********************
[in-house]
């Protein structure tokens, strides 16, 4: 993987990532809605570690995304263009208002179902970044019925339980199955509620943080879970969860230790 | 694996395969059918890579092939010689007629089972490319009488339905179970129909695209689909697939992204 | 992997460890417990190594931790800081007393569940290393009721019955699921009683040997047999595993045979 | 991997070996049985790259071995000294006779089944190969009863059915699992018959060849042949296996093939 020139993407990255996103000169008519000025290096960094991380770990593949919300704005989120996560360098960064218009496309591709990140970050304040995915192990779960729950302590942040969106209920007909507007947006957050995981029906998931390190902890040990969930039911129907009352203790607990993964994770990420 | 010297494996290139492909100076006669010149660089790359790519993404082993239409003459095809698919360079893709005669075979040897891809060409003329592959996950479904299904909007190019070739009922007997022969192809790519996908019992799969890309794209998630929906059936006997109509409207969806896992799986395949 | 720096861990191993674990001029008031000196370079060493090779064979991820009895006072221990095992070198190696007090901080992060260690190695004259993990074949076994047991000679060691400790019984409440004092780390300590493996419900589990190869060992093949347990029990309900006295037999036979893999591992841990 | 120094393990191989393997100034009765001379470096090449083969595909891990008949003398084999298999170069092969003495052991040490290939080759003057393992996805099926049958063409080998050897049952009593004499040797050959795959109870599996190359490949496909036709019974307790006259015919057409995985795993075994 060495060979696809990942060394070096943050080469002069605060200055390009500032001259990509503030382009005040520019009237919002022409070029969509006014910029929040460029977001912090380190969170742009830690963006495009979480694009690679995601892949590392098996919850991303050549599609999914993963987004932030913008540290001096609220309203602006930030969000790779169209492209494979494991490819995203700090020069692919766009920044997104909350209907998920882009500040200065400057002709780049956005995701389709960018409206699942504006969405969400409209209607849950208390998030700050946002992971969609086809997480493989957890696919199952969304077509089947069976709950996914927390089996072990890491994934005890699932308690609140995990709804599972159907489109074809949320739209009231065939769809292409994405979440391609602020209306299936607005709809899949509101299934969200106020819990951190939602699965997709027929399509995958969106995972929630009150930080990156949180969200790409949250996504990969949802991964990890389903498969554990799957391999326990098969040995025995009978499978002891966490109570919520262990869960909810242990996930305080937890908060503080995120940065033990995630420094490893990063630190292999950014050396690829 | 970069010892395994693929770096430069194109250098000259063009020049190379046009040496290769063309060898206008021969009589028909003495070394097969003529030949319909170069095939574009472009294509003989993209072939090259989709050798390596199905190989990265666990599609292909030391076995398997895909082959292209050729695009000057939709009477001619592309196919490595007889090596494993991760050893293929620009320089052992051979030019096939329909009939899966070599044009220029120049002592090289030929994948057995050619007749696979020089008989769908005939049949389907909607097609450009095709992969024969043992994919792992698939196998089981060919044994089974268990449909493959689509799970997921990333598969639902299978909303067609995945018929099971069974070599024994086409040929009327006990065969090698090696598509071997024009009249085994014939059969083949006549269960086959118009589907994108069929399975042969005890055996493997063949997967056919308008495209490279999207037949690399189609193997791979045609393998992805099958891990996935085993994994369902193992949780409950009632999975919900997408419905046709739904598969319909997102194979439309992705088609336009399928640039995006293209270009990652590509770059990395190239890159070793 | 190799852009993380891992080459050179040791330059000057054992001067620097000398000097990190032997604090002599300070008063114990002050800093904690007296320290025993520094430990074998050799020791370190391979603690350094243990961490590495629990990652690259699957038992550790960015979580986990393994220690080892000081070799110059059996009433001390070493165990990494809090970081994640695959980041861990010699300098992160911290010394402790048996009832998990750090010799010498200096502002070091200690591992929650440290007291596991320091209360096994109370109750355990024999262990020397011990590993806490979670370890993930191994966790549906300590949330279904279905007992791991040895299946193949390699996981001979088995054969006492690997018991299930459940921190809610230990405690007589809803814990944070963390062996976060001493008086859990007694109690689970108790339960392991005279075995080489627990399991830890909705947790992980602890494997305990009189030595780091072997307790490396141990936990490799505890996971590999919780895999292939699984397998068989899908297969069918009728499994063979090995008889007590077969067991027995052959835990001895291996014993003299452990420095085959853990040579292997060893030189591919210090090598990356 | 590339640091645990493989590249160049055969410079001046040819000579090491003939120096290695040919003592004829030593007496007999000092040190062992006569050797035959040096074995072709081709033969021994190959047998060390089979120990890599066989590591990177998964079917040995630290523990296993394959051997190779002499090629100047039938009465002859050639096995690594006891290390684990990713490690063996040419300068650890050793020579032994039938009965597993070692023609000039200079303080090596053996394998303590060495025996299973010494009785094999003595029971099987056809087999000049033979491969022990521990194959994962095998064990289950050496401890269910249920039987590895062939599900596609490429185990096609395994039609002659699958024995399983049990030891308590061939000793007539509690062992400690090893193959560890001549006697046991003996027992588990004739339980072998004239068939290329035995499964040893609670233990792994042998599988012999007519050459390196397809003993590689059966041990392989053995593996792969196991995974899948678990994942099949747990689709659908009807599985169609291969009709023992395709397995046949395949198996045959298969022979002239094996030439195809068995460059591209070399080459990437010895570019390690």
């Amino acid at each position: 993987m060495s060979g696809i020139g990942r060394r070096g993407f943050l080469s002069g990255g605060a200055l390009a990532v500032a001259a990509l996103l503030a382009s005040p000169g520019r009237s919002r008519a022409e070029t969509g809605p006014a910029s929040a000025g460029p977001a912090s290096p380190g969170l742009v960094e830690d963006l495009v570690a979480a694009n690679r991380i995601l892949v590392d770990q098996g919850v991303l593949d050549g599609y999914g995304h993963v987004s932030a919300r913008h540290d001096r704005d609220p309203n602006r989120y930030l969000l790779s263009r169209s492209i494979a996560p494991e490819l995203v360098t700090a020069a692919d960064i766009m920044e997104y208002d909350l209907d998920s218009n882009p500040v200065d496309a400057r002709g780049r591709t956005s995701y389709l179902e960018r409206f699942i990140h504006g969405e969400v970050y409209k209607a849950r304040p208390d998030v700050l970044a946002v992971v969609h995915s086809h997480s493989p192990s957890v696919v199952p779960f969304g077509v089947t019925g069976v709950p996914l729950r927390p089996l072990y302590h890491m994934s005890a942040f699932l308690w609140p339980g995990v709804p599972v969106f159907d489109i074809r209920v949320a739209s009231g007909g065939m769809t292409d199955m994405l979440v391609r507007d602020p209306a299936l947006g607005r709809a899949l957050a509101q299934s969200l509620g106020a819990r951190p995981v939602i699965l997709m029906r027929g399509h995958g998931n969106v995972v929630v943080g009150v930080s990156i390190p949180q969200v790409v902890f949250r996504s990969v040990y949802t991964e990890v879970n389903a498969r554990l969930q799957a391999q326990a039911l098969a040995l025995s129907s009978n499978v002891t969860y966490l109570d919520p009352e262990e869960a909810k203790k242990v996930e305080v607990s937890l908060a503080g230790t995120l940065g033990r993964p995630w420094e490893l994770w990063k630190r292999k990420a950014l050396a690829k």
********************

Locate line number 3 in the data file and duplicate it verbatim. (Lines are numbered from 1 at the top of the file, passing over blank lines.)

């Amino acid at each position: 993987m060495s060979g696809i020139g990942r060394r070096g993407f943050l080469s002069g990255g605060a200055l390009a990532v500032a001259a990509l996103l503030a382009s005040p000169g520019r009237s919002r008519a022409e070029t969509g809605p006014a910029s929040a000025g460029p977001a912090s290096p380190g969170l742009v960094e830690d963006l495009v570690a979480a694009n690679r991380i995601l892949v590392d770990q098996g919850v991303l593949d050549g599609y999914g995304h993963v987004s932030a919300r913008h540290d001096r704005d609220p309203n602006r989120y930030l969000l790779s263009r169209s492209i494979a996560p494991e490819l995203v360098t700090a020069a692919d960064i766009m920044e997104y208002d909350l209907d998920s218009n882009p500040v200065d496309a400057r002709g780049r591709t956005s995701y389709l179902e960018r409206f699942i990140h504006g969405e969400v970050y409209k209607a849950r304040p208390d998030v700050l970044a946002v992971v969609h995915s086809h997480s493989p192990s957890v696919v199952p779960f969304g077509v089947t019925g069976v709950p996914l729950r927390p089996l072990y302590h890491m994934s005890a942040f699932l308690w609140p339980g995990v709804p599972v969106f159907d489109i074809r209920v949320a739209s009231g007909g065939m769809t292409d199955m994405l979440v391609r507007d602020p209306a299936l947006g607005r709809a899949l957050a509101q299934s969200l509620g106020a819990r951190p995981v939602i699965l997709m029906r027929g399509h995958g998931n969106v995972v929630v943080g009150v930080s990156i390190p949180q969200v790409v902890f949250r996504s990969v040990y949802t991964e990890v879970n389903a498969r554990l969930q799957a391999q326990a039911l098969a040995l025995s129907s009978n499978v002891t969860y966490l109570d919520p009352e262990e869960a909810k203790k242990v996930e305080v607990s937890l908060a503080g230790t995120l940065g033990r993964p995630w420094e490893l994770w990063k630190r292999k990420a950014l050396a690829k």